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I am not a Roman Catholic, but I would say that the practice of praying to Mary originally was based on a sense among Christians of humility or unworthiness with regard to directly approaching the glorified Christ, or God the Father, with requests in prayer. Therefore, Mary was seen as an intermediary who, as a human, could both identify and sympathize with the condition of individual Christians, and also give the prayer requests of those Christians greater weight by presenting them to her Son on their behalf, and asking Him to act on them. (This practice would also have been promoted by the Catholic beliefs that Mary was conceived without original sin, and that (even though she died) she was subsequently resurrected and assumed bodily into heaven.) (To me, the Biblical passage that serves as the basis for this practice is the account of the wedding at Cana (John 2:1-11), where Mary mentioned to Jesus that the hosts had no more wine. Even though Jesus told Mary that His hour had not yet come (that is, that it was not yet the time for Him to reveal His divine nature by the type of supernatural act that she was apparently wanting Him to perform), He nevertheless (in obedience to her as His mother, and also in response to her confident faith in Him -- which she also displayed when she told the servants, without consulting Jesus further, to do whatever He told them to do with regard to the situation) then turned the water that the servants drew into wine.) However, the Bible makes clear that Jesus (because He, unlike Mary, is both truly God and truly human) is the sole mediator between God and man (1 Timothy 2:5), and that it is through Him alone that Christians themselves can boldly approach God's throne, and present their requests, without the need to involve any other person or being as an intermediary (Hebrews 4:16).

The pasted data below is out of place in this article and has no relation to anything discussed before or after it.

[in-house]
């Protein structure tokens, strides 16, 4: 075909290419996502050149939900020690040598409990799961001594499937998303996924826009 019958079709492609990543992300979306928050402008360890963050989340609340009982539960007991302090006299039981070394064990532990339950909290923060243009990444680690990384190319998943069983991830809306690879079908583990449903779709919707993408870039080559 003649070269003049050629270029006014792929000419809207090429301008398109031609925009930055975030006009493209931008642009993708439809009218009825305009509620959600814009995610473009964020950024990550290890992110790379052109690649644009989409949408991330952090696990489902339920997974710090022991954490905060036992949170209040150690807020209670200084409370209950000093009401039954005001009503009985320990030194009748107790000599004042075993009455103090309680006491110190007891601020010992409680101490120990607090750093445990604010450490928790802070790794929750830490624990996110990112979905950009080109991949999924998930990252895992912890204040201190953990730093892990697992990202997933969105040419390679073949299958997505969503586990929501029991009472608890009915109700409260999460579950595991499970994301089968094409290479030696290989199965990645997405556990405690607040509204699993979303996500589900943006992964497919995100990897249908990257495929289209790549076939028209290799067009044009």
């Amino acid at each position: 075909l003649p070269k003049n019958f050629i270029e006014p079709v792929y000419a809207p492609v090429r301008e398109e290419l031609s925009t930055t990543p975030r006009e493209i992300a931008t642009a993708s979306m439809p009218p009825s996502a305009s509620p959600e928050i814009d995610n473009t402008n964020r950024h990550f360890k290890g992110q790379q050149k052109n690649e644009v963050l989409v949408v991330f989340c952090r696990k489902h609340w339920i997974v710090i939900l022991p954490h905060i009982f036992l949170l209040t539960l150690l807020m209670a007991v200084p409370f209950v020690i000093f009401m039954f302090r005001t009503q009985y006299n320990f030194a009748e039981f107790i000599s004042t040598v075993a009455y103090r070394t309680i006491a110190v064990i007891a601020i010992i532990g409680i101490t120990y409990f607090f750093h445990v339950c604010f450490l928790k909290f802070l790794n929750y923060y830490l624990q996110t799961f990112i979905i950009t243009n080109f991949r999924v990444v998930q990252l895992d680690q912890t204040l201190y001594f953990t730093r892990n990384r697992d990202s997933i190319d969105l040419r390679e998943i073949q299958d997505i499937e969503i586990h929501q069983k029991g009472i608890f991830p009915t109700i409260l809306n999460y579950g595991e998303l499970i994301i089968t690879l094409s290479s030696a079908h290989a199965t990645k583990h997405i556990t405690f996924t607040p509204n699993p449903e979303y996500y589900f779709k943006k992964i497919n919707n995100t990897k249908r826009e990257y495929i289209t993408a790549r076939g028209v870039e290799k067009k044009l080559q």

Nowhere in the Scriptures do we find where prayer is talked about praying to Mary is ever even hinted at, let alone prescribed. Catholic teaching on prayer is structured in ways of disciplines. With the use of the Holy Rosary, components of prayer are easier remembered, thus when reciting the Lord's Prayer or the Hail Marys. When very few people were educated enough to read, assistants and recitations like these were a way of helping people connect with God the Father in the minds of the Catholic leadership. Jesus the Son of God and Mary His earthly Mother were both venerated as conduits to having the Father hear prayers. Mary has been called the Mother of God,Queen of Heaven, Mother of the Church, Mediatrix, Co-Redemptrix, and Our Lady, all forms of the Veneration of Mary by the Roman Catholic Church. When Constantine declared Christianity legal and the persecutions lessened, the Roman Church sought to bring in as many people as possible, thus many Pagan Ideologies crept into the Roman Church, and in pagan beliefs were the idea of Gods as Kings and Queens. We could go deeper into the history of the development of praying to Mary or any other Saint as it took influence in the Roman Catholic Church, but just read to Marys own words; [Luke 1:38] and [Luke 1:46-55]. Mary knew she was blessed by God to be the human vessel God used to bear His only Begotten SON, but nowhere does she ever state she is as God. Oh, that we all would reserve Veneration for God the Father, God the Son, and God the Holy Spirit and know as [Romans 8:26] says the Holy Spirit helps us in intercession when we we don't know what to pray.
Because of tradition and despite the clear prohibition against the practice (i.e -1 Tim. 2:5 and many other scriptural citations).
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